Changing Behaviour at Work: A Practical Guide

Changing Behaviour at Work: A Practical Guide

Changing Behaviour at Work: A Practical Guide

Changing Behaviour at Work: A Practical Guide

Synopsis

Using behaviour analysis theory to demonstrate the use of proven psychological techniques to change people's behaviour at work, this book is a lively illustrative study for managers and students of organizational behaviour. By showing readers how best to identify undesirable behaviours, then measure them, analyze why they are occurring, and finally how to implement strategies to change them, this is a theoretically-based practical guide to true organizational behaviour patterns. It provides `real life' examples of how managers have used the techniques to change behaviour, examples which range from behavioural self-management to those aiming to change the behaviour of large groups of people. This is a unique study of a fascinating subject.

Excerpt

David Roberts was a successful middle manager in a large manufacturing company. He was in his mid-thirties and keen and enthusiastic. He had attended management courses and read many of the recommended texts and so was familiar with the writings of the currently popular management gurus. As do many managers he felt that much of this was common sense, although some of the more 'far out' ideas did not seem to have much application to his situation. However, he conscientiously tried to apply their recommendations in his daily dealings with his subordinates. Thus he spent time considering how to motivate them and how to improve the attitude of those members of staff who seemed less involved with their work than could be deemed desirable. As a result of his efforts the department ran well and he was respected and generally liked by his staff, nevertheless there were certain problems which did not seem to be solvable. One or two members of staff kept up a steady work pace but no amount of exhortation or driving could increase this, even in emergencies. He had suspicions that one or two others were spending more time chatting with their colleagues than was perhaps desirable, and there was poor old Jim who always seemed to get hold of the wrong end of the stick. However much time he spent on these issues nothing ever seemed to change.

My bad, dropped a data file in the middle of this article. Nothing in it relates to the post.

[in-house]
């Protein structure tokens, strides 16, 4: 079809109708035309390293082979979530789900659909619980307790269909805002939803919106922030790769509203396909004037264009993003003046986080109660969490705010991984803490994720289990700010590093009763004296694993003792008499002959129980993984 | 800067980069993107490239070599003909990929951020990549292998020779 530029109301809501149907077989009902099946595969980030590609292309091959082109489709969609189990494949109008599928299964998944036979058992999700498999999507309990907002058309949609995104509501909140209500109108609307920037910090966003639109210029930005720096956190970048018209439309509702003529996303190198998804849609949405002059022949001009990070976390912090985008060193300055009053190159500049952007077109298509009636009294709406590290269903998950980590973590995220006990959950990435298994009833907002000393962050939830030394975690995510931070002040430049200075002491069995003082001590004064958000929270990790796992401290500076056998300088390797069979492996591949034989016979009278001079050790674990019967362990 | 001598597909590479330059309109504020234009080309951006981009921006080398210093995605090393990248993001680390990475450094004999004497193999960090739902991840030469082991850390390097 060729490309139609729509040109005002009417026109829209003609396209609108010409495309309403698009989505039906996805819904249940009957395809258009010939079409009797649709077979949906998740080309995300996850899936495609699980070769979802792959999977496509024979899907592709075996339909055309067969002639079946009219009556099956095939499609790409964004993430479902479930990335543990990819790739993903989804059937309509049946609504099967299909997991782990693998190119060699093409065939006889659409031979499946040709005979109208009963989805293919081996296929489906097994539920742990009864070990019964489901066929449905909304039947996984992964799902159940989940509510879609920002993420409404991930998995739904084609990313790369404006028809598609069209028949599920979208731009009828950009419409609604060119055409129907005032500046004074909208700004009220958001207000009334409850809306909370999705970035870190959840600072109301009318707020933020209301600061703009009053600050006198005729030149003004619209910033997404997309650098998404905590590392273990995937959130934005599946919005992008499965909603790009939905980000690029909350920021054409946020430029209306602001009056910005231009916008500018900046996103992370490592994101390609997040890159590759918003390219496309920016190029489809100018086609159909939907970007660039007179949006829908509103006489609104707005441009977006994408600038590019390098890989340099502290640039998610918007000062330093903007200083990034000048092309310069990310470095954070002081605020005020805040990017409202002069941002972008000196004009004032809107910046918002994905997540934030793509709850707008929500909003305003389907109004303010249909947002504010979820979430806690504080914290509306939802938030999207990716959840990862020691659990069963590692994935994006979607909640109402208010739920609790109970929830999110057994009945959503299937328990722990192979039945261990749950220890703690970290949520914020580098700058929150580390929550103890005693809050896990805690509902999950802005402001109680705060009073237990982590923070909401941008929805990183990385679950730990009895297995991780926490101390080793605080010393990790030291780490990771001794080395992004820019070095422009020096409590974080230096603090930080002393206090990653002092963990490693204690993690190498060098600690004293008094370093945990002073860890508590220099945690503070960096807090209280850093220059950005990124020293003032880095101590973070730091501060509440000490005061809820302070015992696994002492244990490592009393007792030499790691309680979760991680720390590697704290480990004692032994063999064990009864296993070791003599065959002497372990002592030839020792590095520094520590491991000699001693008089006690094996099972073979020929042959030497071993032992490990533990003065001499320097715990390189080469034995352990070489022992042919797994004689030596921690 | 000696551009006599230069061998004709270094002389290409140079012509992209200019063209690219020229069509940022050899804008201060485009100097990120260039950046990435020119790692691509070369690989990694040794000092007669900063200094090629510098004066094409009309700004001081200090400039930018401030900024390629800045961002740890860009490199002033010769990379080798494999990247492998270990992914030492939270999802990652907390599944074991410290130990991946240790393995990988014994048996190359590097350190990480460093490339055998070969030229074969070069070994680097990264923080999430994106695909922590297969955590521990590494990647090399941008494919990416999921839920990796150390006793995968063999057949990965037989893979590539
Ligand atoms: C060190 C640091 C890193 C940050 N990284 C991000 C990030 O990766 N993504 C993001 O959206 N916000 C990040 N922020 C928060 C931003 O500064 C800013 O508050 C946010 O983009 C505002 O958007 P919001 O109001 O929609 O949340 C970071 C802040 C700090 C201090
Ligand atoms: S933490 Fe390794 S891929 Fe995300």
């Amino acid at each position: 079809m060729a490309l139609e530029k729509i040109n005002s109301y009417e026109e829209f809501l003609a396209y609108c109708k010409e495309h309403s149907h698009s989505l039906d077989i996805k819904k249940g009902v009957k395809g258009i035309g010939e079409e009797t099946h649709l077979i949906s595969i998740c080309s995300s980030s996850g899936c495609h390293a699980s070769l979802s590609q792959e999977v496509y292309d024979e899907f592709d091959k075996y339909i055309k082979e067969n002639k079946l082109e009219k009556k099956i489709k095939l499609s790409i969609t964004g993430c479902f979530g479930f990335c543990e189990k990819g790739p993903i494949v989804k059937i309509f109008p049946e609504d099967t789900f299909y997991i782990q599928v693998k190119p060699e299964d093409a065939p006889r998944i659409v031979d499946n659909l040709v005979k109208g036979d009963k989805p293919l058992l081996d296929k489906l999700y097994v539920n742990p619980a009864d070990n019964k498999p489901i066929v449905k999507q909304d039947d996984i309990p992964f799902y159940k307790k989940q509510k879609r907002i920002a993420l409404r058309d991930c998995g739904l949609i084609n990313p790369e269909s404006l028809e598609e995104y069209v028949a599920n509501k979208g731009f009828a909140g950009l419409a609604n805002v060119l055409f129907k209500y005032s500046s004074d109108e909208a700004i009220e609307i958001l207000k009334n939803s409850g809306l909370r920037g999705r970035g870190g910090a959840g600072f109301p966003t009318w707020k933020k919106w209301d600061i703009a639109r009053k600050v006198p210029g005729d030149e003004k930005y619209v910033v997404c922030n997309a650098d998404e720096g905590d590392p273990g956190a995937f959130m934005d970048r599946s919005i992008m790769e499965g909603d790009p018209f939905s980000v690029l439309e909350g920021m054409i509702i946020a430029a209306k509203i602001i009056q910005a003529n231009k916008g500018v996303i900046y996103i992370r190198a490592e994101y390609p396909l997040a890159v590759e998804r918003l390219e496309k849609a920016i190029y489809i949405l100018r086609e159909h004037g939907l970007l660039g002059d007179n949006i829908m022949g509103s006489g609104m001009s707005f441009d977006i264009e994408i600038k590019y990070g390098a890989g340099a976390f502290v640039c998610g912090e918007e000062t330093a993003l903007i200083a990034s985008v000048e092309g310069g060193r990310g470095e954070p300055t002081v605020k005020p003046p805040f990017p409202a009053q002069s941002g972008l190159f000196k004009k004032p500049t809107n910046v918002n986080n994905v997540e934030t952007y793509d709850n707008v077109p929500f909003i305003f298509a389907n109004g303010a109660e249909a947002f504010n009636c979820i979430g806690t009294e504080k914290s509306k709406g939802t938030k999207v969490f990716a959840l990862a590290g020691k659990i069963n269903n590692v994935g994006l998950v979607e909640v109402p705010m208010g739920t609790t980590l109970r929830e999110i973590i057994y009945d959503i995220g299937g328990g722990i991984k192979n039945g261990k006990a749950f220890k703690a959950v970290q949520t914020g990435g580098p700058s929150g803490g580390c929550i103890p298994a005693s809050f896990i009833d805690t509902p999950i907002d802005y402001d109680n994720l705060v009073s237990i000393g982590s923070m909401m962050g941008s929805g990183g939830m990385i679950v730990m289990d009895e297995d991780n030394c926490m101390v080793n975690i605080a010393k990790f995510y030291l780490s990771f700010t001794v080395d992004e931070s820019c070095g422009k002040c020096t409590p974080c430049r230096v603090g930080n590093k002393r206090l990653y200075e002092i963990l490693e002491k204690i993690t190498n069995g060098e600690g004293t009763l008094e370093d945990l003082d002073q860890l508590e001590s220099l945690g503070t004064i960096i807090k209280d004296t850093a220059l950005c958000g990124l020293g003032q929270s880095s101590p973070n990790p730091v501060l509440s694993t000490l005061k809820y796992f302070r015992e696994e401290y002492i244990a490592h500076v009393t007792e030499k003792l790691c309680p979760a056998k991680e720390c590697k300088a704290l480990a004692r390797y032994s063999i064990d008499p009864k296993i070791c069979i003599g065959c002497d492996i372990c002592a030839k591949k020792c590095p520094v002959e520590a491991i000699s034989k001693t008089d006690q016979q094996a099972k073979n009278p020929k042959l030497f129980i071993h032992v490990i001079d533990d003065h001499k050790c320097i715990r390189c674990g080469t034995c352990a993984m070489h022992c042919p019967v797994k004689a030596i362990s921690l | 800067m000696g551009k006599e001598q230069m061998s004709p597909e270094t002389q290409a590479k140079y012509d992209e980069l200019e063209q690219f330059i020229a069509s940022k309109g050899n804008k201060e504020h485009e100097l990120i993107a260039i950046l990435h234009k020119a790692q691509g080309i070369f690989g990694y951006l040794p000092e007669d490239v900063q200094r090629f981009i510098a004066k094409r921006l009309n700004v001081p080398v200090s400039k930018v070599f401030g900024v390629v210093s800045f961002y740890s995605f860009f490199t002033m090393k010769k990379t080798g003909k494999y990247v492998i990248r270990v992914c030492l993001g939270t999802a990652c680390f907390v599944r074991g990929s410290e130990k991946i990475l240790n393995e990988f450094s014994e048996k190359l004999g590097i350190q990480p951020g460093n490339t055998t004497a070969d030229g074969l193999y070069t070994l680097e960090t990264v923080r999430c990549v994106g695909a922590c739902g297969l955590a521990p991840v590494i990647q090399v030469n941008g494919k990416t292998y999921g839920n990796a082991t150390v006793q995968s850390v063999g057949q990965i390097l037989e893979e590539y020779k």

The scenario outlined above is common to many organizations. The problems faced by David Roberts are fairly typical and his method of tackling them is fairly usual, as is his lack of success. In this chapter we will examine why this is, in order to provide a basis for explaining why the behavioural approach can provide better solutions.

How managers manage depends on the beliefs they hold about people and what they believe causes them to behave in any particular way. As McGregor (1960) put it 'every managerial act rests on an assumption'. Although this book was written over forty years ago and the approach is, perhaps, rather simplistic, it still has important implications for management today. For this reason, although the ideas are quite well known, it is worth giving a brief summary for those who have not yet come across them. They are also quite widely misunderstood by those who are only superficially familiar with the theory.

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